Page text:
Is a US conservatorship the same as a UK deputyship? Jade Price, solicitor and specialist on the Court of Protection and Mental Capacity law, with a particular emphasis on Financial Deputyship work and assisting vulnerable clients in the management of their affairs, explains.
The US system of conservatorship became much better known around the world in the wake of the now famous Britney Spears case. After the singer suffered a mental breakdown and subsequent hospitalisation, Spears’ father was given control of her considerable finances and affairs for more than a decade. Her challenge to this control spawned the social media #freebritney movement and eventually saw Spears successfully terminate the conservatorship.
Recently another American star, Amanda Bynes, has filed a petition at the Ventura County Superior Court in California asking to terminate the conservatorship that has controlled her personal and financial affairs since she was placed under it in 2013. (At the time, she had reportedly set a fire outside a home in Thousand Oaks and was hospitalized under a 5150 psychiatric hold). Her mother, Lynn Bynes, has been her conservator. Both parents reportedly support Bynes’ petition to resume control of her affairs.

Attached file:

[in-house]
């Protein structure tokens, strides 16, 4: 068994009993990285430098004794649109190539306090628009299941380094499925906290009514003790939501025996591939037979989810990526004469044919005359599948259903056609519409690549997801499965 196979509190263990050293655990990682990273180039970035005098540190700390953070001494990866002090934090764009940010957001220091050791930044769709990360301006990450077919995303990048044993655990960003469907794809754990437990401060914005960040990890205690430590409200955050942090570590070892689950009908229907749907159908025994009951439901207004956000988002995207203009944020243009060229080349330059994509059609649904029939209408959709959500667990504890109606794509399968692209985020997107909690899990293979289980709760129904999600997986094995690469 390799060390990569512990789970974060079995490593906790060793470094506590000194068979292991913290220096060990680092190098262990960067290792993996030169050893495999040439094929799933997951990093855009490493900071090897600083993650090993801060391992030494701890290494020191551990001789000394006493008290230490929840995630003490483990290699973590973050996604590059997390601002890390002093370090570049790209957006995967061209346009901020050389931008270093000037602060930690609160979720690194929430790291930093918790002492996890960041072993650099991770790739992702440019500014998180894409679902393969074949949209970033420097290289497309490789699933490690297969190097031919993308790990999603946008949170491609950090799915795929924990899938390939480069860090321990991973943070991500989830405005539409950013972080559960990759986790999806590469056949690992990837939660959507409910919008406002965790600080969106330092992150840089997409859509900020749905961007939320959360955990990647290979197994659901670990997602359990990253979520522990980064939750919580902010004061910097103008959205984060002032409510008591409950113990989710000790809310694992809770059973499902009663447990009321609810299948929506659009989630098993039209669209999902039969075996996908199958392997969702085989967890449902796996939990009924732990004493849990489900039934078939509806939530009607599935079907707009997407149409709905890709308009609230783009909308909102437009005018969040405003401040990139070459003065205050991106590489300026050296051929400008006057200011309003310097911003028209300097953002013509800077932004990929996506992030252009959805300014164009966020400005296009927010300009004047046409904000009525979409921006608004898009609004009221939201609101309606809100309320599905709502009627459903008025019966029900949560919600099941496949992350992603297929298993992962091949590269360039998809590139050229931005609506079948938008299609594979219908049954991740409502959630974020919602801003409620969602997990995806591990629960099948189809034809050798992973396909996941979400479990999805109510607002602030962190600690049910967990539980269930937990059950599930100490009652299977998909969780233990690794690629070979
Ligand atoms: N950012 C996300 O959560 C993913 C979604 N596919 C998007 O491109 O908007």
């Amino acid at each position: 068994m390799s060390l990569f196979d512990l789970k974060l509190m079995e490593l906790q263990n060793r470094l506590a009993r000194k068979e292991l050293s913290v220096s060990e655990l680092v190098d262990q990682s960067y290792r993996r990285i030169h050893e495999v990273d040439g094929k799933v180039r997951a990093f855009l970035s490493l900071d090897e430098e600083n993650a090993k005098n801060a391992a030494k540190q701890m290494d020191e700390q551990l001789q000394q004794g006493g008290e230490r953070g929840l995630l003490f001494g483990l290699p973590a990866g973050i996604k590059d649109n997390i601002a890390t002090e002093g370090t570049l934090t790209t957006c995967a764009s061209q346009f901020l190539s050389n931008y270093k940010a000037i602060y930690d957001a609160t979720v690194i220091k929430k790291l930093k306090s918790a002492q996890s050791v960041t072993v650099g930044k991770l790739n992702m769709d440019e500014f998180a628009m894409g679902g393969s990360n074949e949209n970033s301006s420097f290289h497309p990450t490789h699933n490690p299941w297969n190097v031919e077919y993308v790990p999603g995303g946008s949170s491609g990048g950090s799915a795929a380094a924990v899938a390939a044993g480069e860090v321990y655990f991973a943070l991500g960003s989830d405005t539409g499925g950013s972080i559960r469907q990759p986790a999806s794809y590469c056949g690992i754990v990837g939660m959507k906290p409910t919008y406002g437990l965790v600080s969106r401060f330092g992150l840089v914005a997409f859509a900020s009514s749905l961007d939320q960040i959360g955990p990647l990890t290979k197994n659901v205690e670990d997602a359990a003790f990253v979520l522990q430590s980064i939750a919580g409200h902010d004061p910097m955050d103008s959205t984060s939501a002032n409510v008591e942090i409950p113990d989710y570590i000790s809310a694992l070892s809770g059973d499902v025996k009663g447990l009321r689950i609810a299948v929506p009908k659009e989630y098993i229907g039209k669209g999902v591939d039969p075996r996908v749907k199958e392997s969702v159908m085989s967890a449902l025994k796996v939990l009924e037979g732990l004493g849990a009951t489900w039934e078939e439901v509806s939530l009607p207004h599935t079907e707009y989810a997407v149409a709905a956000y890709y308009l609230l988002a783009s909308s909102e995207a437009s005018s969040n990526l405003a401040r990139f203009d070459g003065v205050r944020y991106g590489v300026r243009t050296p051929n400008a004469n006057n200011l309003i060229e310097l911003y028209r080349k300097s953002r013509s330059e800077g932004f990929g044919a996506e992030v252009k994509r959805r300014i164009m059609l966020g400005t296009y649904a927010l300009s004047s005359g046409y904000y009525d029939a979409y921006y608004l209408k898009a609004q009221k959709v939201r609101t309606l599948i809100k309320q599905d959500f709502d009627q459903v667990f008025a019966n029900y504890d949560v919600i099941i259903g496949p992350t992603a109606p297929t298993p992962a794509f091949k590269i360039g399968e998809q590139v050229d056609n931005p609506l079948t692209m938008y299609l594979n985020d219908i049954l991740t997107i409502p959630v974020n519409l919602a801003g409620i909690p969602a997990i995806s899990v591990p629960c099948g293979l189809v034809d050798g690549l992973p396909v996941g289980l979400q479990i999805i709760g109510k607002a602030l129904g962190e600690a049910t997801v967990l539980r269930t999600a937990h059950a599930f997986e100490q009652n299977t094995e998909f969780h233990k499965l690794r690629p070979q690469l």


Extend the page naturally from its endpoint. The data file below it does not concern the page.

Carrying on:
What system exists in the UK and is it the same as the US?
In England and Wales, if a person has the mental capacity to manage their property and financial affairs, then they are able to make a lasting power of attorney (LPA). This allows them to decide who they would like to deal with their affairs if they were to lose capacity in the future. There are two LPAs that a person can make; one covering their health and welfare and the other covering their property and financial affairs. The person or people that they choose to deal with their affairs are known as attorneys. Attorneys are supervised by the Office of the Public Guardian (OPG)* which has the power to investigate concerns about the actions of attorneys.
*If you have concerns regarding the actions of an attorney, you should contact the OPG and the local authority to raise those concerns.